Waive Noncustodial Parent

This only applies to people going to school in the US.
If you have an estranged parent like one who left you as a child (or any other time) and is not really in contact with you, this applies to you. Or if you and your parent left and you are not in contact with the other parent, then this also applies. I’ll do two examples to make this clearer.
(1) Your dad left you and your mom to go live in Texas when you were 8. He sends a card on birthdays if he remembers but other than that he isn’t a part of your life. You know your next door neighbor better.
(2) Your parents got divorced and you, your dad, and your sister moved to England to get away from your abusive mother. You have broken off contact, she doesn’t pay child support on you, and you don’t plan on seeing her again. (This is me.)
Hopefully that makes it clear who it applies to. Basically if asking your parent to pay makes about as much sense as asking your neighbor, then you could get them waived.
At this point, you should write to the school’s you are applying to outlining your situation. Have some detail so that they take you seriously enough to send a noncustodial parent waiver petition.
This petition will have general information asking who you live with, when you last saw or spoke to your other parent, what sort of contact you have with your parent, how much (if any) child support is paid, etc. Then it will ask for at least one letter from a “professional familiar with your situation” which means that you need a teacher or religious leader or any other authority figure outside your family to confirm that your parent is absent (and absuive if applicable). There also may be an option for including a police report or restraining order if you have either of those. After you get these documents, it’ll be your turn to provide details. There will be a space for you to explain the situation in your own words. They really need to understand, so in this case more detail is more. Make sure that you make everything as clear as possible and include concrete examples to help them get it.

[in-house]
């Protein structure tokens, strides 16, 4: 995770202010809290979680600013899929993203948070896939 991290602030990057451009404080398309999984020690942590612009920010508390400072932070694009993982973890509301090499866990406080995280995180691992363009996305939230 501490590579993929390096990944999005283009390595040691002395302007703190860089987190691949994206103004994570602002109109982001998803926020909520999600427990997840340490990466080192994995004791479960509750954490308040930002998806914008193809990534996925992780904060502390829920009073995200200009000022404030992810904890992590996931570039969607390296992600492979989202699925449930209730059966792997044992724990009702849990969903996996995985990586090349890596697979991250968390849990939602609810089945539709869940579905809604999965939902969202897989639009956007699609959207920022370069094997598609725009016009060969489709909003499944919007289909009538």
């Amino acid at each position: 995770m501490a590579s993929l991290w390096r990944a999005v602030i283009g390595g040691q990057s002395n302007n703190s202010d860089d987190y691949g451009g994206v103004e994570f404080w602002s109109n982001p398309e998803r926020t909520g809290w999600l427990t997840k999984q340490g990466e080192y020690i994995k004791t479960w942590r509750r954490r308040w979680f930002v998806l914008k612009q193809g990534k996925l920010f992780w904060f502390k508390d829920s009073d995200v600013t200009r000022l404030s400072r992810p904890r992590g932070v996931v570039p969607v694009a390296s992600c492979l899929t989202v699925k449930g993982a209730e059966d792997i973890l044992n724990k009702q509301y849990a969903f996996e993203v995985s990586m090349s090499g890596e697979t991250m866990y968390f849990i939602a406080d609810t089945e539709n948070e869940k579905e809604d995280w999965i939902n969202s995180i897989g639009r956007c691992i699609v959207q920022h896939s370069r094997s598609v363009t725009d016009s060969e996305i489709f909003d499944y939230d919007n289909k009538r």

Once you turn this in, they may call you with questions. They called me. They wanted more detail on my mum’s mental health issues, who has been the provider, how we are financing our move, and what it was like to live with her. If your not comfortable giving this information, they do understand. So, you won’t be judged if it is hard for you to give it. But you really do need to answer their questions and be thorough if you want your parent waived. It is a bit uncomfortable but it will be worth it in the end and they try to make you feel safe while you share because they know it is hard. Fortunately for me, I’ve spoken to a lot of people about my mum so it wasn’t too difficult.
After this you really just have to wait for their decision. They say just a couple weeks but mine took nearly a month. I think it’s based on how confusing your case is. Mine was very complicated so I think they had to spend more time on it.
Anyway, I hope that helps. And it really is worth making an effort because you could get your parent waived. Then you won’t have to deal with them refusing to pay or using it to mainpulate you and make you feel endebted. But, if it doesn’t work out, don’t worry. There are always ways to make any situation tolerable. Mostly it’s important to not feel guilty about them paying a remember that you can repay them by being a good parent to your children (it’s all about passing good things on).

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